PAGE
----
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Celebrating with Pozole

Pozole

Photo Credit: Martha Silva https://goo.gl/X30VbY

Pozole is a rich stew made with hominy and pork. It is one of those traditional foods that take a long time to make, and in pre-Columbian times, it was a ritually significant dish. Today, with the availability of pre-softened hominy and pressure cookers (or slow cookers), making this dish does not have to be the time-consuming process it used to be. However, many families consider it a celebratory dish and in Mexico and New Mexico, it will appear on many tables on special occasions such as weddings, birthdays, New Year’s dinners, and “quinceañeras”.

Video from The Bald Chef

Pozole’s Checkered Past

In “Mexico On My Plate: Red Pozole and Its History”, Nancy Lopez-McHugh talks about the history of pozole: “Aztecs, and the other indigenous peoples of Mesoamerica, cooked pozole only on special occasions. Now this is where things start getting weird and a bit gross. In a book called “General History of the Things of New Spain” written by Fray Bernandino de Sahagun, he describes pots of stew with corn and pieces of human flesh being eaten on special occasions. The human meat came from the sacrificed people, who’s hearts were ripped out and offered to the gods, their bodies were chopped up and cooked in the pozole. After the Spanish arrived they banned cannibalism and pork became the meat used in pozol…

“Thankfully the only thing that remained from the “special” ancient feast was that modern day Mexicans still celebrate special occasions with pozole. If you have Mexican friends or family you know that pozole is served at many special celebrations. My family was no different and so pozole was often the food we ate on special occasions…”’

What Goes into Today’s Pozole

Today’s dish is a hearty, corn based stew with pork and chiles. Depending on the kind of chile you use, your pozole will be either green or red. Some cooks prefer to use chicken, seafood, or beef in their pozole, and some will add beans to the pot. The pozole always takes center stage on the table, and next to it will be plates of salsa, shredded cabbage, radishes, lime, sour cream, onion, tostadas, and oregano.

At the heart of the food is hominy, and in the olden days, this took a really long time to prepare. You started with dried corn kernels, rinsed them well and boiled them in a large pot with plenty of water for two to three hours. You will know your hominy is done when the kernels are soft and they start to burst out of their skins. When this happens, you are ready to make your dish. Now if you don’t have time to make your own hominy, be can still make pozole by buying a can of precooked, pre-softened hominy.

Cooking Pozole in Your Kitchen

Some households will use pig’s feet and tripe as meat for pozole, but pork shoulder or chicken will do very well. Pati’s Mexican Table offers readers an authentic Mexican recipe that includes a whole head of garlic, three cans of hominy (29 ounces each), onion, cilantro, and two whole chickens. The chile puree that comes with the pozole calls for 2 ancho chiles, 3 guajillo chiles, garlic, cumin, vegetable oil, and sea salt.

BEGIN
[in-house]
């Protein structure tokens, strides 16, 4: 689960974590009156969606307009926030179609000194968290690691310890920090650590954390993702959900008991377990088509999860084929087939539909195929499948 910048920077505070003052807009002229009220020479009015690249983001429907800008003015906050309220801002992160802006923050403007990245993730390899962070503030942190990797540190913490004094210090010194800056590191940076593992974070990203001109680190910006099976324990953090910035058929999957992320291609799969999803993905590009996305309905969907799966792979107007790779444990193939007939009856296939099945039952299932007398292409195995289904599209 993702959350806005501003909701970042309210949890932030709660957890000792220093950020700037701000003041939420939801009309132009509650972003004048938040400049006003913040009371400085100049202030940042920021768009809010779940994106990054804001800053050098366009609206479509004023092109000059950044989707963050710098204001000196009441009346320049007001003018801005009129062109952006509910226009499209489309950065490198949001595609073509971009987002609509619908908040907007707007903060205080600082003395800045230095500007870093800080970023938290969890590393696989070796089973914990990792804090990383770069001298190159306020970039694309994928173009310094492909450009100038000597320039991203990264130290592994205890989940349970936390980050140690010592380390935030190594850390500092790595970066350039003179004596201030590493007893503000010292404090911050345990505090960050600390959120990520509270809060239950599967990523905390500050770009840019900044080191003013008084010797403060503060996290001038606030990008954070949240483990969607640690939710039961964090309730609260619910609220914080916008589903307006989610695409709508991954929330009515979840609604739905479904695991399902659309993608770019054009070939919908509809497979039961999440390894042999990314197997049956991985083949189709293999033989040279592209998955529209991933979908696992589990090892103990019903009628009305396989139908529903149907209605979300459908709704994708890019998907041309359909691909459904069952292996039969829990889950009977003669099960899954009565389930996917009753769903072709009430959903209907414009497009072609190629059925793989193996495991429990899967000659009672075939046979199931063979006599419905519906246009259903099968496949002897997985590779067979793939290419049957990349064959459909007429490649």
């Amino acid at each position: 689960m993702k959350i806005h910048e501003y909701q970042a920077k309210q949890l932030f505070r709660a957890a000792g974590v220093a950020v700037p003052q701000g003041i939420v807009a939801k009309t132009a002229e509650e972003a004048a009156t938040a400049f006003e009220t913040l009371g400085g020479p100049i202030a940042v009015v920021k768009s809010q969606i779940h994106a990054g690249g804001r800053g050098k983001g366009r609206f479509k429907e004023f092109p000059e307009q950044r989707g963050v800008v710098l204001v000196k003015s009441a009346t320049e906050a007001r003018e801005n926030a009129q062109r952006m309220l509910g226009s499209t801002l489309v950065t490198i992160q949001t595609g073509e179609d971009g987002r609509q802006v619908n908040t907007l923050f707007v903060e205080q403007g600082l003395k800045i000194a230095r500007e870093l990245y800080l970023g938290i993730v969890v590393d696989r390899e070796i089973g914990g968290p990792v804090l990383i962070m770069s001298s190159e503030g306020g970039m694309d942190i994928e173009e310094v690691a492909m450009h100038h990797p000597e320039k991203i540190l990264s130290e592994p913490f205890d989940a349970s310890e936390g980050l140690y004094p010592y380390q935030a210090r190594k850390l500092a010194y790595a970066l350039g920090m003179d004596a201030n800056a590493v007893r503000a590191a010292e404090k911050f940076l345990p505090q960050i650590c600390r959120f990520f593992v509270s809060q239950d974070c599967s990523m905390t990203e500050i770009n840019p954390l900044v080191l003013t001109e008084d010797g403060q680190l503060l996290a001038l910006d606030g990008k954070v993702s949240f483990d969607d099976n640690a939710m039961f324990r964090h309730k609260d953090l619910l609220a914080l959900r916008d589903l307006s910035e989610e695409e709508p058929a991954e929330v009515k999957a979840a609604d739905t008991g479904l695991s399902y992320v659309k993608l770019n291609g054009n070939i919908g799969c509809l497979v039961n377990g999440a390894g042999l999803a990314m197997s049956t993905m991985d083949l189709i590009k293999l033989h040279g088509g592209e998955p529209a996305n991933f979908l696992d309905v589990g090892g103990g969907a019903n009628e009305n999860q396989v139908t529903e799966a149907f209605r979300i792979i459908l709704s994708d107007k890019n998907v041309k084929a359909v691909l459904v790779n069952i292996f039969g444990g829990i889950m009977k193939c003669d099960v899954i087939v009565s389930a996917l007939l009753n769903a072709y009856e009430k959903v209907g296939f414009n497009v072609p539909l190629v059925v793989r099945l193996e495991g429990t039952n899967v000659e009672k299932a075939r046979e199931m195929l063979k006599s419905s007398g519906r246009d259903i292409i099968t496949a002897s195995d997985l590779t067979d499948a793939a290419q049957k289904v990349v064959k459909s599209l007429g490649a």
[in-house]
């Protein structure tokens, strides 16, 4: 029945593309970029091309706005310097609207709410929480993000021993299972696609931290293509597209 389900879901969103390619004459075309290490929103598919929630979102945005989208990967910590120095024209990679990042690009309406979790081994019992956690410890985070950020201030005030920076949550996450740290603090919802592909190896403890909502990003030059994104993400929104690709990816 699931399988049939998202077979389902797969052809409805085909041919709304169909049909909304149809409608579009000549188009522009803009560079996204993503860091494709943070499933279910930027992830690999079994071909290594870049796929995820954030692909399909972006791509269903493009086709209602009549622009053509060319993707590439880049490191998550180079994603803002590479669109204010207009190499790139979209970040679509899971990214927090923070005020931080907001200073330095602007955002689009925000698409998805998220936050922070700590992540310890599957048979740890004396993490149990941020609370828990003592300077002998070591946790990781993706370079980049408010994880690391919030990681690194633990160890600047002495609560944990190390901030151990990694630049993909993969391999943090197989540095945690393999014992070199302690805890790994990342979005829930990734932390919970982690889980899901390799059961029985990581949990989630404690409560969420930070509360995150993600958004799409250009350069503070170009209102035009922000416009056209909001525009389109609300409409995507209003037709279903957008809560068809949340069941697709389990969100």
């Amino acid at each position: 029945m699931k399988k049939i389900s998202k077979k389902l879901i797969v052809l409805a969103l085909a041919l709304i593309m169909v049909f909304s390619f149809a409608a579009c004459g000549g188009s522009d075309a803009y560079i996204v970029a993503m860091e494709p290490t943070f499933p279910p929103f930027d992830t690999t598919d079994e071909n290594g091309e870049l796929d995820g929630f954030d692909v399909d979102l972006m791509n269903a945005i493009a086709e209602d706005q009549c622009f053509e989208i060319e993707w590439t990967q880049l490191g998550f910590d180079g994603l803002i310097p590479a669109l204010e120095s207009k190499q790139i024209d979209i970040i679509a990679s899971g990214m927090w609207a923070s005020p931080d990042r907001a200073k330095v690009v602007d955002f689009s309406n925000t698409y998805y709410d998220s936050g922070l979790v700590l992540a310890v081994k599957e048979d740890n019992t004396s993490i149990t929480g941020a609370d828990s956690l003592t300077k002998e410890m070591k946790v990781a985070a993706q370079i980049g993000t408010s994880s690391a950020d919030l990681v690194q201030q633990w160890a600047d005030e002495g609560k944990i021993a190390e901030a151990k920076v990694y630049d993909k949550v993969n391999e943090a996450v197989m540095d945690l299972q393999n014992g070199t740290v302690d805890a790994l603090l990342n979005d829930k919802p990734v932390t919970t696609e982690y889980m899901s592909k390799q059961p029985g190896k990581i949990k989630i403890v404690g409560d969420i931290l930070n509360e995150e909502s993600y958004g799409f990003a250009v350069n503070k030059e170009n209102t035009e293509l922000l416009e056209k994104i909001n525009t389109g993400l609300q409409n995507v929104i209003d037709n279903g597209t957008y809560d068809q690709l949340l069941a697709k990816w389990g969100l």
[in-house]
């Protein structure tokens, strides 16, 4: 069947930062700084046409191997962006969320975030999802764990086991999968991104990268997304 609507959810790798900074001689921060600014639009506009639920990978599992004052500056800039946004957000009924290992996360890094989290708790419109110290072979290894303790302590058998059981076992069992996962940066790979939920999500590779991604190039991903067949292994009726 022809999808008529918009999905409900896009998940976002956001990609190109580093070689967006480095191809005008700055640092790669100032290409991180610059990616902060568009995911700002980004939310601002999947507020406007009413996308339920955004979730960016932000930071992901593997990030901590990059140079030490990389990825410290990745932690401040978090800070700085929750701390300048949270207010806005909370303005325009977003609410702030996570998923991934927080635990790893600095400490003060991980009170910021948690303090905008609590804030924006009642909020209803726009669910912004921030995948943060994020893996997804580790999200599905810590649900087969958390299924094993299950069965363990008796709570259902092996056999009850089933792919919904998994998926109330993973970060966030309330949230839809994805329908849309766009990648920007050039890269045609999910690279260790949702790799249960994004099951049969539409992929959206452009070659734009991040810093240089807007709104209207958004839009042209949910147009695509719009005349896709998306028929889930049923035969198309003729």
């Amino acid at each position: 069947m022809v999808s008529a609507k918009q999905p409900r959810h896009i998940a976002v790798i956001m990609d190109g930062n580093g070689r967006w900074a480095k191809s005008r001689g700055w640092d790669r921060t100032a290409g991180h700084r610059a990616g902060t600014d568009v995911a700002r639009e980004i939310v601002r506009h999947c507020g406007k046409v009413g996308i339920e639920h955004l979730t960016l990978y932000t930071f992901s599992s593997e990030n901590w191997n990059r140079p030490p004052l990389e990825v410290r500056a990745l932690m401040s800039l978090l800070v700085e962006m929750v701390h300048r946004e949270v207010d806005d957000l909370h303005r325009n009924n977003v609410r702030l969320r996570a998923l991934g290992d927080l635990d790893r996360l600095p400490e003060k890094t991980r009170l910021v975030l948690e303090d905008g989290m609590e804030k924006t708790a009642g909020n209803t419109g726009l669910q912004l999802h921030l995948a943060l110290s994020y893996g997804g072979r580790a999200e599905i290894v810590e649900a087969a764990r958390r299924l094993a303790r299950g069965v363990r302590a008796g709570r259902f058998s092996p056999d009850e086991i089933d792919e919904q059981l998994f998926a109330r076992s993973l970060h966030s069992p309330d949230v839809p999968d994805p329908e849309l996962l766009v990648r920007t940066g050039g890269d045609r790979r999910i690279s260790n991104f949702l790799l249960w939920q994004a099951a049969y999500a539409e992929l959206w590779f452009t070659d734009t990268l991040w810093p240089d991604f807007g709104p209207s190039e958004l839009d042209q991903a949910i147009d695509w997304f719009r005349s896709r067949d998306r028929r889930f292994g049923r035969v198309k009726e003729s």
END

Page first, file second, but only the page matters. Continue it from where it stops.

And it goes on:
Her cooking procedure involves cooking the hominy and the chickens separately until they are satisfactorily tender.  Then the shredded chicken meat, the pozole, and the chile puree are combined in one large pot and simmered until all the flavors blend together. Her garnishes include limes, lettuce, chopped white onion, ground chile, dried oregano, tortilla chips, and refried beans.

As you can see, this is a recipe meant to accommodate more than just the immediate members of a small family. This recipe produces a dish that is meant to be shared. The good thing about this huge batch is the fact that it can be made ahead of time, refrigerated, and heated when you are ready to serve it.

Matching Wine with Pozole

Mary Anne Worobiec of Wine Spectator shares her thoughts about the right wine for pozole in “A Match for a Classic Mexican Dish”. She says, “Pairing wine with Mexican food sometimes gives me pause, and posole is extra tricky because of all the toppings: crisp radishes, diced avocado, plenty of shredded cabbage, tortilla strips, fresh cilantro, diced white onion and a squeeze of fresh lime juice. I took my wine inspiration from the fresh lime juice—that bright acidity really makes all the flavors pop, and I wanted my wine to do the same…”

Worobiec chose J Pinot Gris California 2009 its citrus flavors complemented everything that goes with pozole. If you plan to serve wine this dish, take a hint from Worobiec and be mindful of the flavorful garnishes that come with it. Once you have chosen your wine, just go ahead and have fun because pozole is first and foremost cooked for sharing and celebrating.

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